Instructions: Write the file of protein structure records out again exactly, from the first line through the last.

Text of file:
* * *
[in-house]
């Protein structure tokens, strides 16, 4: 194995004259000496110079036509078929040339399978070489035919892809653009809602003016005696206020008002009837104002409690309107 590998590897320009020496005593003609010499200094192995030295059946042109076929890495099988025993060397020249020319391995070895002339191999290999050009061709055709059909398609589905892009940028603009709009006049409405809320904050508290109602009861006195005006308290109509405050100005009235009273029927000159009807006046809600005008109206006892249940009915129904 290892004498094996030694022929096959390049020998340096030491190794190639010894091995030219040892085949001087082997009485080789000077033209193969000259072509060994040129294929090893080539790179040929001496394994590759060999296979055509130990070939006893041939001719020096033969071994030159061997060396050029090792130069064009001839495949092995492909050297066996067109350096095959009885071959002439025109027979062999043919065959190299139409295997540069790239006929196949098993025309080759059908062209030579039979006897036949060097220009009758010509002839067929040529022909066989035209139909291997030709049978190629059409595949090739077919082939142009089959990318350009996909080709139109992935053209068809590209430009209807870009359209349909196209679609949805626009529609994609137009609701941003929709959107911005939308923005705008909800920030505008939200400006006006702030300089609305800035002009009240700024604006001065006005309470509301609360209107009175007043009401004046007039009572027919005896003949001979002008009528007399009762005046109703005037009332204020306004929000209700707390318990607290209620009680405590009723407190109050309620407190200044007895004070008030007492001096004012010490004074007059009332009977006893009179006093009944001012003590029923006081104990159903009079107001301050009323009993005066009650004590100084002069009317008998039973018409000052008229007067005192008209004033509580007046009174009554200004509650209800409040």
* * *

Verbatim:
[in-house]
């Protein structure tokens, strides 16, 4: 194995004259000496110079036509078929040339399978070489035919892809653009809602003016005696206020008002009837104002409690309107 590998590897320009020496005593003609010499200094192995030295059946042109076929890495099988025993060397020249020319391995070895002339191999290999050009061709055709059909398609589905892009940028603009709009006049409405809320904050508290109602009861006195005006308290109509405050100005009235009273029927000159009807006046809600005008109206006892249940009915129904 290892004498094996030694022929096959390049020998340096030491190794190639010894091995030219040892085949001087082997009485080789000077033209193969000259072509060994040129294929090893080539790179040929001496394994590759060999296979055509130990070939006893041939001719020096033969071994030159061997060396050029090792130069064009001839495949092995492909050297066996067109350096095959009885071959002439025109027979062999043919065959190299139409295997540069790239006929196949098993025309080759059908062209030579039979006897036949060097220009009758010509002839067929040529022909066989035209139909291997030709049978190629059409595949090739077919082939142009089959990318350009996909080709139109992935053209068809590209430009209807870009359209349909196209679609949805626009529609994609137009609701941003929709959107911005939308923005705008909800920030505008939200400006006006702030300089609305800035002009009240700024604006001065006005309470509301609360209107009175007043009401004046007039009572027919005896003949001979002008009528007399009762005046109703005037009332204020306004929000209700707390318990607290209620009680405590009723407190109050309620407190200044007895004070008030007492001096004012010490004074007059009332009977006893009179006093009944001012003590029923006081104990159903009079107001301050009323009993005066009650004590100084002069009317008998039973018409000052008229007067005192008209004033509580007046009174009554200004509650209800409040």